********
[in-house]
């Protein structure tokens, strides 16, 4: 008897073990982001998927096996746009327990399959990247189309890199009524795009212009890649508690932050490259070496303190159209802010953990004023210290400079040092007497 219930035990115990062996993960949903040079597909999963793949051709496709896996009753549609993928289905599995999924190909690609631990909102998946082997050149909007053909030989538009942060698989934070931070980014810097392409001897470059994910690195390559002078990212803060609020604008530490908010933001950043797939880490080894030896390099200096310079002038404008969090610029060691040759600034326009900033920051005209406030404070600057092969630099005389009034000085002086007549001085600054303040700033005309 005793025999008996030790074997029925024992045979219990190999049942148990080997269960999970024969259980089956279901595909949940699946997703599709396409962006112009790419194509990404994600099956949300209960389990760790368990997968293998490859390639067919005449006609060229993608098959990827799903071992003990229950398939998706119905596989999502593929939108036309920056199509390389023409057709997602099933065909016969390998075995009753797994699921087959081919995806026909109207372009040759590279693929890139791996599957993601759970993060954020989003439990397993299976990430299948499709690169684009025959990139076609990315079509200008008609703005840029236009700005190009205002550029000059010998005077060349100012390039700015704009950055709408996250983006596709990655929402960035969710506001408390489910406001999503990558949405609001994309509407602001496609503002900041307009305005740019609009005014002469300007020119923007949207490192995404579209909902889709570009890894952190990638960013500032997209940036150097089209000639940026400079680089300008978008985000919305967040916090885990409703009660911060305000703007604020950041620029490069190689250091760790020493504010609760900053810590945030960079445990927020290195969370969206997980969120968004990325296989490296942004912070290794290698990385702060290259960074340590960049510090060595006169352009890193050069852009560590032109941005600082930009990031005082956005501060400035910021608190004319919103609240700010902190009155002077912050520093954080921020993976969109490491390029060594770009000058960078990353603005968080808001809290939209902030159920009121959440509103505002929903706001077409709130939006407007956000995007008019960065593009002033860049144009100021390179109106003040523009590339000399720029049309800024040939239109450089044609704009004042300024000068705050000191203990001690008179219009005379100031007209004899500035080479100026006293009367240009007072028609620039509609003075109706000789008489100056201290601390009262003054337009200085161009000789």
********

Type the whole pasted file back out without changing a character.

[in-house]
């Protein structure tokens, strides 16, 4: 008897073990982001998927096996746009327990399959990247189309890199009524795009212009890649508690932050490259070496303190159209802010953990004023210290400079040092007497 219930035990115990062996993960949903040079597909999963793949051709496709896996009753549609993928289905599995999924190909690609631990909102998946082997050149909007053909030989538009942060698989934070931070980014810097392409001897470059994910690195390559002078990212803060609020604008530490908010933001950043797939880490080894030896390099200096310079002038404008969090610029060691040759600034326009900033920051005209406030404070600057092969630099005389009034000085002086007549001085600054303040700033005309 005793025999008996030790074997029925024992045979219990190999049942148990080997269960999970024969259980089956279901595909949940699946997703599709396409962006112009790419194509990404994600099956949300209960389990760790368990997968293998490859390639067919005449006609060229993608098959990827799903071992003990229950398939998706119905596989999502593929939108036309920056199509390389023409057709997602099933065909016969390998075995009753797994699921087959081919995806026909109207372009040759590279693929890139791996599957993601759970993060954020989003439990397993299976990430299948499709690169684009025959990139076609990315079509200008008609703005840029236009700005190009205002550029000059010998005077060349100012390039700015704009950055709408996250983006596709990655929402960035969710506001408390489910406001999503990558949405609001994309509407602001496609503002900041307009305005740019609009005014002469300007020119923007949207490192995404579209909902889709570009890894952190990638960013500032997209940036150097089209000639940026400079680089300008978008985000919305967040916090885990409703009660911060305000703007604020950041620029490069190689250091760790020493504010609760900053810590945030960079445990927020290195969370969206997980969120968004990325296989490296942004912070290794290698990385702060290259960074340590960049510090060595006169352009890193050069852009560590032109941005600082930009990031005082956005501060400035910021608190004319919103609240700010902190009155002077912050520093954080921020993976969109490491390029060594770009000058960078990353603005968080808001809290939209902030159920009121959440509103505002929903706001077409709130939006407007956000995007008019960065593009002033860049144009100021390179109106003040523009590339000399720029049309800024040939239109450089044609704009004042300024000068705050000191203990001690008179219009005379100031007209004899500035080479100026006293009367240009007072028609620039509609003075109706000789008489100056201290601390009262003054337009200085161009000789």